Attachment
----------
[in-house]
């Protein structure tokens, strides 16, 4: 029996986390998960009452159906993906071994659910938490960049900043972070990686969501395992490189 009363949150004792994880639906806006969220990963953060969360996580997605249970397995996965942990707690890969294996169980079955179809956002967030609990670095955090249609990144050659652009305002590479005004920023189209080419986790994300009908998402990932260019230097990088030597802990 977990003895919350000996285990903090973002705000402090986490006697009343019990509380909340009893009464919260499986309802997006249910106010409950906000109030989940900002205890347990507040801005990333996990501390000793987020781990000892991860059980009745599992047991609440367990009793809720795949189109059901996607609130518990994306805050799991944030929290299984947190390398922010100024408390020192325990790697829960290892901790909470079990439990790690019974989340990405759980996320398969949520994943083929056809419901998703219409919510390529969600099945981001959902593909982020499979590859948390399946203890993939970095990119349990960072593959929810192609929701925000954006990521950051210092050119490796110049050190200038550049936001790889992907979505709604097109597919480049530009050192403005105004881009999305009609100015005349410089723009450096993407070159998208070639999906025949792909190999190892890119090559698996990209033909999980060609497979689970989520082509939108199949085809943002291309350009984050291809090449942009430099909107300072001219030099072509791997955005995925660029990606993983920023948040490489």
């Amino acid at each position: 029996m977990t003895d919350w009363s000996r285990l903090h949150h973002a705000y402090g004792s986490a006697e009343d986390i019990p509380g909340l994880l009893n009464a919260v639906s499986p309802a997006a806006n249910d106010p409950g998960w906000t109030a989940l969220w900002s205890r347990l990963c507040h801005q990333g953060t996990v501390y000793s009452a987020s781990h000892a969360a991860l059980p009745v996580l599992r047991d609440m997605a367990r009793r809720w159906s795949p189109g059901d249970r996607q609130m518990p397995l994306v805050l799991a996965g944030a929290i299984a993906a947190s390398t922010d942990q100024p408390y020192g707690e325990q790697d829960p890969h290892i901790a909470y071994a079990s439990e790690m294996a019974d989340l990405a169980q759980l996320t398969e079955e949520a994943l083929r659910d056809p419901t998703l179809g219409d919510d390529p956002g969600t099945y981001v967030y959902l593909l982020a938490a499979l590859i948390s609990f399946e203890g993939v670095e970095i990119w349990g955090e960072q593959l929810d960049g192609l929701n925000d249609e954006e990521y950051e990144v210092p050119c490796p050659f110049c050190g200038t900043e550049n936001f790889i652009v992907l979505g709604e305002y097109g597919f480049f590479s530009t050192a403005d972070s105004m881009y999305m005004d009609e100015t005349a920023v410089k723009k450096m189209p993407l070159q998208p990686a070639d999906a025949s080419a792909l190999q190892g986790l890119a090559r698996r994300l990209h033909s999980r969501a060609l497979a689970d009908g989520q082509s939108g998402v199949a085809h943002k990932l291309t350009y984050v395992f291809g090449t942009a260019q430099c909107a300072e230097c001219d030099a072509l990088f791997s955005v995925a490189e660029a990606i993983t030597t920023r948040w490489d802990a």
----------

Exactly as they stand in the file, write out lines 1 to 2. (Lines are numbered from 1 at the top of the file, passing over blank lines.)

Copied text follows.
[in-house]
């Protein structure tokens, strides 16, 4: 029996986390998960009452159906993906071994659910938490960049900043972070990686969501395992490189 009363949150004792994880639906806006969220990963953060969360996580997605249970397995996965942990707690890969294996169980079955179809956002967030609990670095955090249609990144050659652009305002590479005004920023189209080419986790994300009908998402990932260019230097990088030597802990 977990003895919350000996285990903090973002705000402090986490006697009343019990509380909340009893009464919260499986309802997006249910106010409950906000109030989940900002205890347990507040801005990333996990501390000793987020781990000892991860059980009745599992047991609440367990009793809720795949189109059901996607609130518990994306805050799991944030929290299984947190390398922010100024408390020192325990790697829960290892901790909470079990439990790690019974989340990405759980996320398969949520994943083929056809419901998703219409919510390529969600099945981001959902593909982020499979590859948390399946203890993939970095990119349990960072593959929810192609929701925000954006990521950051210092050119490796110049050190200038550049936001790889992907979505709604097109597919480049530009050192403005105004881009999305009609100015005349410089723009450096993407070159998208070639999906025949792909190999190892890119090559698996990209033909999980060609497979689970989520082509939108199949085809943002291309350009984050291809090449942009430099909107300072001219030099072509791997955005995925660029990606993983920023948040490489």